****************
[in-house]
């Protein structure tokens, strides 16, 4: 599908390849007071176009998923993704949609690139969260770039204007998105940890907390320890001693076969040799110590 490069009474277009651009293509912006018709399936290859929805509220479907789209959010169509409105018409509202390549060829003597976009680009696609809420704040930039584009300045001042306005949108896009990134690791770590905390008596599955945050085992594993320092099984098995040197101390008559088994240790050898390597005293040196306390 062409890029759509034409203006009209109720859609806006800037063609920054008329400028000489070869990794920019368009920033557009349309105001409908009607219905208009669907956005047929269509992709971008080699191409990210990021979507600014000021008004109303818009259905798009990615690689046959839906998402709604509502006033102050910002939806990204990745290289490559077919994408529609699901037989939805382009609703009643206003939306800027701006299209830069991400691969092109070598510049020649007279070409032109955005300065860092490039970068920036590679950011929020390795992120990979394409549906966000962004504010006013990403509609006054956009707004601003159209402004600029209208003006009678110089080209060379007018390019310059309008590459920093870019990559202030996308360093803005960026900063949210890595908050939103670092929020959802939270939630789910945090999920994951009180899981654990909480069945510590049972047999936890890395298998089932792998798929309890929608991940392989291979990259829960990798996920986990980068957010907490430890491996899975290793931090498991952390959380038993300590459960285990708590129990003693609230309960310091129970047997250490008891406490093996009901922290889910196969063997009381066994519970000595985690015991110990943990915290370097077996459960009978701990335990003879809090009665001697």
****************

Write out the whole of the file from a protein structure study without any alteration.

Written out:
[in-house]
């Protein structure tokens, strides 16, 4: 599908390849007071176009998923993704949609690139969260770039204007998105940890907390320890001693076969040799110590 490069009474277009651009293509912006018709399936290859929805509220479907789209959010169509409105018409509202390549060829003597976009680009696609809420704040930039584009300045001042306005949108896009990134690791770590905390008596599955945050085992594993320092099984098995040197101390008559088994240790050898390597005293040196306390 062409890029759509034409203006009209109720859609806006800037063609920054008329400028000489070869990794920019368009920033557009349309105001409908009607219905208009669907956005047929269509992709971008080699191409990210990021979507600014000021008004109303818009259905798009990615690689046959839906998402709604509502006033102050910002939806990204990745290289490559077919994408529609699901037989939805382009609703009643206003939306800027701006299209830069991400691969092109070598510049020649007279070409032109955005300065860092490039970068920036590679950011929020390795992120990979394409549906966000962004504010006013990403509609006054956009707004601003159209402004600029209208003006009678110089080209060379007018390019310059309008590459920093870019990559202030996308360093803005960026900063949210890595908050939103670092929020959802939270939630789910945090999920994951009180899981654990909480069945510590049972047999936890890395298998089932792998798929309890929608991940392989291979990259829960990798996920986990980068957010907490430890491996899975290793931090498991952390959380038993300590459960285990708590129990003693609230309960310091129970047997250490008891406490093996009901922290889910196969063997009381066994519970000595985690015991110990943990915290370097077996459960009978701990335990003879809090009665001697």